The Turkish lira recorded one of the biggest declines of the year amid speculation that the central bank intends to cut its key interest rate despite rising inflation.
Inflation continued its acceleration and last month reached 19.25% at the annual pace, its highest rate in two years, exceeding the bank’s reference interest rate of 19%.
The central bank has been promising for months to keep interest rates positive so that Turks do not feel motivated to spend money instead of depositing it in their accounts.
This requires raising the key interest rate to 19.5 percent at the next monetary policy meeting on September 23.
But Central Bank Governor Şehab Cavusoglu told investors that consumer prices are expected to fall in the coming months and the bank will adopt a key inflation rate, which is below 17% after excluding volatile items such as food and fuel, in future decisions.
Turkish media quoted Kavucioglu as saying that “exceptional circumstances that emerged due to the pandemic have increased the importance of the main inflation indicators.”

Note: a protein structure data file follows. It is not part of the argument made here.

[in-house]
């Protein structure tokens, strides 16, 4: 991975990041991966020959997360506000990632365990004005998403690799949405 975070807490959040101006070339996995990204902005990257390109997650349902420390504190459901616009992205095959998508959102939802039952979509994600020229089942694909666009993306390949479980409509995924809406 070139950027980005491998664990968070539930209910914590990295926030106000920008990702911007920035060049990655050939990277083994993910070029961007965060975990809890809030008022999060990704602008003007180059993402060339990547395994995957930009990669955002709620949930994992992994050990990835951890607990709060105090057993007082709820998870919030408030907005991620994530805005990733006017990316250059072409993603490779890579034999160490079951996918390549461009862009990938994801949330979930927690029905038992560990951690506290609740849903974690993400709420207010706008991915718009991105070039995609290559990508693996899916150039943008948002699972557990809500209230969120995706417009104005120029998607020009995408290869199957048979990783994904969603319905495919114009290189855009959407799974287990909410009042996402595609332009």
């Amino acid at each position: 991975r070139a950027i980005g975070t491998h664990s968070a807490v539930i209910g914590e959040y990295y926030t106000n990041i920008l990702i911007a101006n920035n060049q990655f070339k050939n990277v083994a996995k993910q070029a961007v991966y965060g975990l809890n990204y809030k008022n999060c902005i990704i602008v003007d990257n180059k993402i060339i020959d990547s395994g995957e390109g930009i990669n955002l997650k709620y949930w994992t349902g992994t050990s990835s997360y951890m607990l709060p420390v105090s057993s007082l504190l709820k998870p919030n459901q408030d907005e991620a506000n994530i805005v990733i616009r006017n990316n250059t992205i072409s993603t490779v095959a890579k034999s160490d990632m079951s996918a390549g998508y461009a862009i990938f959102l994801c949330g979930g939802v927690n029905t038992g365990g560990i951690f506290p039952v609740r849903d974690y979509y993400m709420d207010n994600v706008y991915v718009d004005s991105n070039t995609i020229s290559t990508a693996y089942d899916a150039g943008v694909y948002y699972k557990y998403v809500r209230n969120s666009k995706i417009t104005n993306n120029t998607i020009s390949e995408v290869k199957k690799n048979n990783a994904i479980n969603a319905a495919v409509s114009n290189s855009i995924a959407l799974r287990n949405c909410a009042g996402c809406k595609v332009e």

He added, “While determining the position of global monetary policy, the basic indicators, with the exception of temporary factors arising from sectors outside the scope of the influence of monetary policy, are taken as a basis.”
The Turkish night rate fell 1.5% against the US dollar and was trading around 8:45 on Wednesday afternoon.
Turkey’s central bank is in principle independent, but it is under constant pressure from President Recep Tayyip Erdogan to cut interest rates.
The Turkish president has fired three bank governors since 2019 because they were either raising the cost of lending or not lowering it fast enough.
Raising the interest rate is one of the main tools of monetary policy to combat inflation, but Erdogan strongly opposes this and sees it as hampering growth.
Contrary to classical economic theories, Erdogan sees higher interest rates fueling higher prices.
Cavusoglu kept the key interest rate unchanged for five months and earlier vowed to focus on fighting inflation.